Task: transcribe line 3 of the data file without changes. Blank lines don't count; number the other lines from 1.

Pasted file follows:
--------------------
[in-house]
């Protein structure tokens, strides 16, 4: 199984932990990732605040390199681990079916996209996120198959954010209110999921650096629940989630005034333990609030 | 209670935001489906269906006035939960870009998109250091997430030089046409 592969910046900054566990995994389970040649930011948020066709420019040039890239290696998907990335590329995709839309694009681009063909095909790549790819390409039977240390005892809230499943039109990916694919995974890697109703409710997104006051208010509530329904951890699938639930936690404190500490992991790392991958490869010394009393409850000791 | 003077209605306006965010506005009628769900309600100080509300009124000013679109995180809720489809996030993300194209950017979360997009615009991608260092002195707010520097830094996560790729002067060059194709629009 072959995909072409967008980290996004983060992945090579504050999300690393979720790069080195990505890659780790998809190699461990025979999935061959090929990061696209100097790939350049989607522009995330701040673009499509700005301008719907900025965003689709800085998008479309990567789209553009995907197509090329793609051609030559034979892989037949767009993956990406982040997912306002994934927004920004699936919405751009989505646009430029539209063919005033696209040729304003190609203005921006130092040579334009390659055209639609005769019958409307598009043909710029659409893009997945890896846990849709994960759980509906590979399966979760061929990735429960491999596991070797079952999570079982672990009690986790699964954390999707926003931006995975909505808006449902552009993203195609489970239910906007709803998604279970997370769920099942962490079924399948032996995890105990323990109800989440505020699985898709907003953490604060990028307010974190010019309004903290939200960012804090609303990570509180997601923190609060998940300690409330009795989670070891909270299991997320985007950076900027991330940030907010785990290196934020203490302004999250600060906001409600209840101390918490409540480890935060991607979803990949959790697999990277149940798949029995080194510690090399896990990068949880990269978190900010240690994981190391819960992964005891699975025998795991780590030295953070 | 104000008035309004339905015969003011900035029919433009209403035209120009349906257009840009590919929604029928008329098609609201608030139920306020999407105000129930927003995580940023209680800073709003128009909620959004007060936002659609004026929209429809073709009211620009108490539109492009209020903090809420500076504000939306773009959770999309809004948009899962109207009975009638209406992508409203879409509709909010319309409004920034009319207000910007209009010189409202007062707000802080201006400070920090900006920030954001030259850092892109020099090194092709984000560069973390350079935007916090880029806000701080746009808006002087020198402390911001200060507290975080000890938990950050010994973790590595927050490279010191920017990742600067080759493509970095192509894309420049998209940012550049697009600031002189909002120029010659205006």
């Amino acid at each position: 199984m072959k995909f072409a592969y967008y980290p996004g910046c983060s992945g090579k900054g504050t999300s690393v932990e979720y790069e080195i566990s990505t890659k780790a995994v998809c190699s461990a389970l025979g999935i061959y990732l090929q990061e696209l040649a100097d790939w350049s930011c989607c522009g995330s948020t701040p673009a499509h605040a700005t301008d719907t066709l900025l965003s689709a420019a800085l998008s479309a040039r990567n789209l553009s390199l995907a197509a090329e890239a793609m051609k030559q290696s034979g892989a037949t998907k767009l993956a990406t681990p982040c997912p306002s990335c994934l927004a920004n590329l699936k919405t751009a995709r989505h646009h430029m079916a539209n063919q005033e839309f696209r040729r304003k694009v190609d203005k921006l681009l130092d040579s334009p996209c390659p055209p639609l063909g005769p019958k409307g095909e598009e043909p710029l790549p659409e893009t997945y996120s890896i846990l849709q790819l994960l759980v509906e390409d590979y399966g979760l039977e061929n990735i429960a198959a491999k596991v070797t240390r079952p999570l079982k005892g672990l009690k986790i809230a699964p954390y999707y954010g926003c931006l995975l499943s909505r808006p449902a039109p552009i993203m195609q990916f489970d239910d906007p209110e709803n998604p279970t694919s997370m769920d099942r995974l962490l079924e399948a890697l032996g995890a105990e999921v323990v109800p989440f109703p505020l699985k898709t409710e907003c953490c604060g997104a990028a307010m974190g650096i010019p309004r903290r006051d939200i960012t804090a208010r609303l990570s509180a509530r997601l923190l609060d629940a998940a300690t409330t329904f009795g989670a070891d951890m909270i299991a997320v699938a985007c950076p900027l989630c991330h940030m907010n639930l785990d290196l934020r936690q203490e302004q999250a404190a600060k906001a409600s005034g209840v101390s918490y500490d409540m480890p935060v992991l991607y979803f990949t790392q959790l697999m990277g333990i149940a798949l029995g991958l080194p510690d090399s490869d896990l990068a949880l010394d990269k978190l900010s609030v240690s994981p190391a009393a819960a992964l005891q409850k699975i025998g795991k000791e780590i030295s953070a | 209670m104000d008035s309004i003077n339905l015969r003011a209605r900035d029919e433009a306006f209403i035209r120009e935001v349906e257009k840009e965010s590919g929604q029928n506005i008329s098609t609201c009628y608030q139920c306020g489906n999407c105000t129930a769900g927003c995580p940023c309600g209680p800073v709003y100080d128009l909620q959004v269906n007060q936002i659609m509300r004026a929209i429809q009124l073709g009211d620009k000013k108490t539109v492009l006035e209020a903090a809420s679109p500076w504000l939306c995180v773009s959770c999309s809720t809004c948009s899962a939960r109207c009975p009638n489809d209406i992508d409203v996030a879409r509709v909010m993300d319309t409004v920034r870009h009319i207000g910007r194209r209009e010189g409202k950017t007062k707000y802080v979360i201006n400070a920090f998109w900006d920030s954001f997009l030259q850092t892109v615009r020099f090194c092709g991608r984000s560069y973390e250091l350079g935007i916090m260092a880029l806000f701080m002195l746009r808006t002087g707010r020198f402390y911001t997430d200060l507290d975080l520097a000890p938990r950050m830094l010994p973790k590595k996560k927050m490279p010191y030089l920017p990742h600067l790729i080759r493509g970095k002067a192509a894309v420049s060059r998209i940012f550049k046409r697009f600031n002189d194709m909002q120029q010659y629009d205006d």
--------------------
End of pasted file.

């Amino acid at each position: 199984m072959k995909f072409a592969y967008y980290p996004g910046c983060s992945g090579k900054g504050t999300s690393v932990e979720y790069e080195i566990s990505t890659k780790a995994v998809c190699s461990a389970l025979g999935i061959y990732l090929q990061e696209l040649a100097d790939w350049s930011c989607c522009g995330s948020t701040p673009a499509h605040a700005t301008d719907t066709l900025l965003s689709a420019a800085l998008s479309a040039r990567n789209l553009s390199l995907a197509a090329e890239a793609m051609k030559q290696s034979g892989a037949t998907k767009l993956a990406t681990p982040c997912p306002s990335c994934l927004a920004n590329l699936k919405t751009a995709r989505h646009h430029m079916a539209n063919q005033e839309f696209r040729r304003k694009v190609d203005k921006l681009l130092d040579s334009p996209c390659p055209p639609l063909g005769p019958k409307g095909e598009e043909p710029l790549p659409e893009t997945y996120s890896i846990l849709q790819l994960l759980v509906e390409d590979y399966g979760l039977e061929n990735i429960a198959a491999k596991v070797t240390r079952p999570l079982k005892g672990l009690k986790i809230a699964p954390y999707y954010g926003c931006l995975l499943s909505r808006p449902a039109p552009i993203m195609q990916f489970d239910d906007p209110e709803n998604p279970t694919s997370m769920d099942r995974l962490l079924e399948a890697l032996g995890a105990e999921v323990v109800p989440f109703p505020l699985k898709t409710e907003c953490c604060g997104a990028a307010m974190g650096i010019p309004r903290r006051d939200i960012t804090a208010r609303l990570s509180a509530r997601l923190l609060d629940a998940a300690t409330t329904f009795g989670a070891d951890m909270i299991a997320v699938a985007c950076p900027l989630c991330h940030m907010n639930l785990d290196l934020r936690q203490e302004q999250a404190a600060k906001a409600s005034g209840v101390s918490y500490d409540m480890p935060v992991l991607y979803f990949t790392q959790l697999m990277g333990i149940a798949l029995g991958l080194p510690d090399s490869d896990l990068a949880l010394d990269k978190l900010s609030v240690s994981p190391a009393a819960a992964l005891q409850k699975i025998g795991k000791e780590i030295s953070a | 209670m104000d008035s309004i003077n339905l015969r003011a209605r900035d029919e433009a306006f209403i035209r120009e935001v349906e257009k840009e965010s590919g929604q029928n506005i008329s098609t609201c009628y608030q139920c306020g489906n999407c105000t129930a769900g927003c995580p940023c309600g209680p800073v709003y100080d128009l909620q959004v269906n007060q936002i659609m509300r004026a929209i429809q009124l073709g009211d620009k000013k108490t539109v492009l006035e209020a903090a809420s679109p500076w504000l939306c995180v773009s959770c999309s809720t809004c948009s899962a939960r109207c009975p009638n489809d209406i992508d409203v996030a879409r509709v909010m993300d319309t409004v920034r870009h009319i207000g910007r194209r209009e010189g409202k950017t007062k707000y802080v979360i201006n400070a920090f998109w900006d920030s954001f997009l030259q850092t892109v615009r020099f090194c092709g991608r984000s560069y973390e250091l350079g935007i916090m260092a880029l806000f701080m002195l746009r808006t002087g707010r020198f402390y911001t997430d200060l507290d975080l520097a000890p938990r950050m830094l010994p973790k590595k996560k927050m490279p010191y030089l920017p990742h600067l790729i080759r493509g970095k002067a192509a894309v420049s060059r998209i940012f550049k046409r697009f600031n002189d194709m909002q120029q010659y629009d205006d």